1. This is a rule calling upon the accused person and the Magistrate of the district to shew cause why the sentence passed in this case should not be set aside as being contrary to law, and a proper sentence passed.
2. The sentence passed by the learned Deputy Magistrate on the 3rd of May 1897 runs in these words: 'I find Ahmed Ali, boy, guilty of house-breaking by night for the purpose of committing theft, and instead of being imprisoned in the jail under Section 457 of the Penal Code, I direct under Section 399 of the Criminal Procedure Code and Section 7 of Act V of 1876 that Ahmed Ali be confined in the Calcutta Reformatory for two years for training in some branch of useful industry.'
3. No cause is shewn either by the accused or by the District Magistrate.
4. The order of the Deputy Magistrate, so far as it refers to Section 7 of Act V of 1876, is clearly wrong, as before the date of the order (3rd May 1897) and that of the commission of the offence (27th April 1897) that Act had been repealed by Section 2 of Act VIII of 1897, which came into operation on the 11th March 1897. The question then is whether Section 399 of the Code of Criminal Procedure or any provision of the present Reformatory Schools Act (VIII of 1897) will sustain the order.
5. Act VIII of 1897 does not warrant the sentence as it stands, as the least period for which detention in a Reformatory School can be ordered under that Act is by Section 8 of the Act fixed at three years, whereas the term for which detention is here directed is two years only.
6. Section 399 of the Code of Criminal Procedure, if it stood alone, would no doubt warrant the order made in this case, the accused having been found to be 'a boy of fourteen or fifteen years, decidedly under sixteen.' But then the question arises, what is the effect of Section 399 read with Section 3 of the Code of Criminal Procedure, and with Section 2 of Act V of 1876 And how far is that effect modified by Sections 2 and 3 of Act VIII of 1897 ?
7. Section 2 of Act V of 1876 enacted that on and from the day on which that Act was extended to any Province by the Local Government, Section 318 of the Code of Criminal Procedure (that is, Act X of 1872, the Code then in force) should be repealed therein. Section 399 of the present Code of Criminal Procedure corresponds to, and is in fact a reproduction almost word for word of, Section 318 of the former Code; and Section 3 of the present Code enacts that in every enactment passed before that Code comes into force in which reference is made to any section of the Code of Criminal Procedure (Act X of 1872), such reference shall so far as practicable be taken to be made to the corresponding section of the present Code. Therefore Section 399 of the present Code must be taken to stand repealed to the extent to which Section 318 of the former Code had been repealed by Section 2 of Act V of 1876, that is in the Provinces to which the last mentioned Act had been extended; and it remains operative only as regards the rest of British India.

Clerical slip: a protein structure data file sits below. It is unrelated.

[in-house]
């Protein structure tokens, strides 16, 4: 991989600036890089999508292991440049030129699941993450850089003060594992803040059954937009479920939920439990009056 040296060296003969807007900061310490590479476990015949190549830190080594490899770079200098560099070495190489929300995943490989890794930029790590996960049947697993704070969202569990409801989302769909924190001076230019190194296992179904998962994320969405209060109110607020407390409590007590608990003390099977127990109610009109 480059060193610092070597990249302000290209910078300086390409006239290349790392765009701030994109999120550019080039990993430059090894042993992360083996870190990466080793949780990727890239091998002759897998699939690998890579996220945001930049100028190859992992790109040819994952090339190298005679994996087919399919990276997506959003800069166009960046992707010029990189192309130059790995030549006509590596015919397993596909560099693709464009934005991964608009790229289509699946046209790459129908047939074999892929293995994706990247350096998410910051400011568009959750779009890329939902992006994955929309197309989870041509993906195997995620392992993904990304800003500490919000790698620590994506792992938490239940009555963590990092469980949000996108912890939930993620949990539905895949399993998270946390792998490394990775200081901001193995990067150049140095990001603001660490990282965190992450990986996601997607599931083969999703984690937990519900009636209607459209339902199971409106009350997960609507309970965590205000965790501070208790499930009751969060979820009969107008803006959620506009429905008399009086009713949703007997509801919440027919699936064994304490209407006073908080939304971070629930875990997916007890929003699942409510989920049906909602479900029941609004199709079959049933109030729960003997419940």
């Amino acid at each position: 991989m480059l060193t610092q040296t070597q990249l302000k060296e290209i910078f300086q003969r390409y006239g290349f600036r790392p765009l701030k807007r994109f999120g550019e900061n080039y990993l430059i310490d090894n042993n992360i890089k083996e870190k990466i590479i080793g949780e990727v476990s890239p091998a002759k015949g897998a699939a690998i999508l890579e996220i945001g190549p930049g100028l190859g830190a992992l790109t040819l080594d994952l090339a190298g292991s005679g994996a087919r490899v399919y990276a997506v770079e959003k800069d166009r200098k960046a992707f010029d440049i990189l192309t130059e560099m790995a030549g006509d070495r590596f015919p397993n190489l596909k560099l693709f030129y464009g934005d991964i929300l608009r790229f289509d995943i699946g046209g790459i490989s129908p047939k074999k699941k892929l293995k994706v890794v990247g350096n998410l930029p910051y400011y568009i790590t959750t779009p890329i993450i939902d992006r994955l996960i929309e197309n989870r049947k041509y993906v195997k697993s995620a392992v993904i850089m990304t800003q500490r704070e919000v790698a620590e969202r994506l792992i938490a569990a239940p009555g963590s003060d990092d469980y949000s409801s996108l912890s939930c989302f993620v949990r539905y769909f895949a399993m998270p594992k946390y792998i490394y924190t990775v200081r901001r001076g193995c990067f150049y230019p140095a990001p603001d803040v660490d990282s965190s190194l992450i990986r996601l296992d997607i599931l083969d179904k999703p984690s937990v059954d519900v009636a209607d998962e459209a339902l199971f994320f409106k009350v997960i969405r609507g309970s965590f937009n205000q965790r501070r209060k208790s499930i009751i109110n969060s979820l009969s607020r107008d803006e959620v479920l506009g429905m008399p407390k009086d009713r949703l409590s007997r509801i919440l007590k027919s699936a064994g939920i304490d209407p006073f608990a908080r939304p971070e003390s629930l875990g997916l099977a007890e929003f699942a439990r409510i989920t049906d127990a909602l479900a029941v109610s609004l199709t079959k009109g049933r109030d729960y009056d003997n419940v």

8. It might appear somewhat anomalous that after having provided in Section 2 of Act V of 1876 for the gradual repeal of Section 318 of the Criminal Procedure Code of 1872, the Legislature should re-enact this last mentioned section in an unmodified form in the Code of 1882. But the anomaly is explained when it is remembered that Section 399 of the Code of Criminal Procedure is a general provision applicable to all cases except those otherwise specially provided for, while the provisions of Act V of 1876 and Act VIII of 1897 are of a special character applicable only to certain defined classes of cases. This view is in accordance with the decision of the Madras High Court in Queen-Empress v. Madasam(sic) (1888) I.L.R. 12 Mad. 94.
9. The repeal of Act V of 1876 does not revive Section 399 of the Criminal Procedure Code in places in which it had been repealed by the first mentioned Act, regard being had to the provisions of Section 7 of the General Clauses Act (X of 1897), which, in fact, embodies the rule of English law applicable to the subject (see Maxwell on the Interpretation of Statutes, 3rd Edition, p. 585).
10. Nor does Section 3 of Act VIII of 1897 really raise, as it might at first sight seem to do, any inference that Section 399 of the Code of Criminal Procedure is in force throughout British India, and is repealed in any Province only from the date of the notification mentioned in the section, such notification having reference, as Section 1, Sub-section 3 shews, only to the Punjab and Coorg, and not to any other part of British India.
11. Section 399 of the Code of Criminal Procedure must therefore be held to have no force in the Provinces to which Act V of 1876 was extended, and to be in force only in the rest of British India. Now Act V of 1876 was extended to Bengal on the 1st of March 1878 by a notification, dated the 14th of February 1878 (See the Calcutta Gazette for 1878, Part I, p. 138). Therefore Section 399 has no force in Bengal, and the order of the Court below directing the accused to be confined in the Calcutta Reformatory for two years is not warranted by law, and must be set aside.
12. The question then remains what sentence should be passed on the accused. There being no clear finding that the accused was at the date of conviction 'under the age of fifteen years,' the limit of age prescribed by the present Reformatory Schools Act VIII of 1897, the provisions of that Act do not apply to him, and there is no other provision of law under which he can be detained in a reformatory. We therefore set aside the sentence passed on the accused as being contrary to law; and having regard to all the circumstances of the case we sentence the accused under Section 457 of the Penal Code to rigorous imprisonment for six months, the sentence taking effect from the date of this order.
13. This is a rule calling upon the District Magistrate of Backergunge and the accused Ahmed Ali to show cause why the order of the Deputy Magistrate of Barisal, dated the 3rd May last, directing that the accused (whom he had convicted under Section 157 of the Penal Code) be detained in the 'Calcutta Reformatory' for a term of two years, should not be set aside as being contrary to law, and a proper sentence passed.
14. The order purports to have been made 'under Section 399 of the Criminal Procedure Code and Section 7 of Act V of 1876.'
15. The rule was granted to the Deputy Legal Remembrancer at the instance of the Local Government. It has been duly served upon the parties concerned, of whom the District Magistrate admits that the order is illegal, but the accused does not appear to show cause.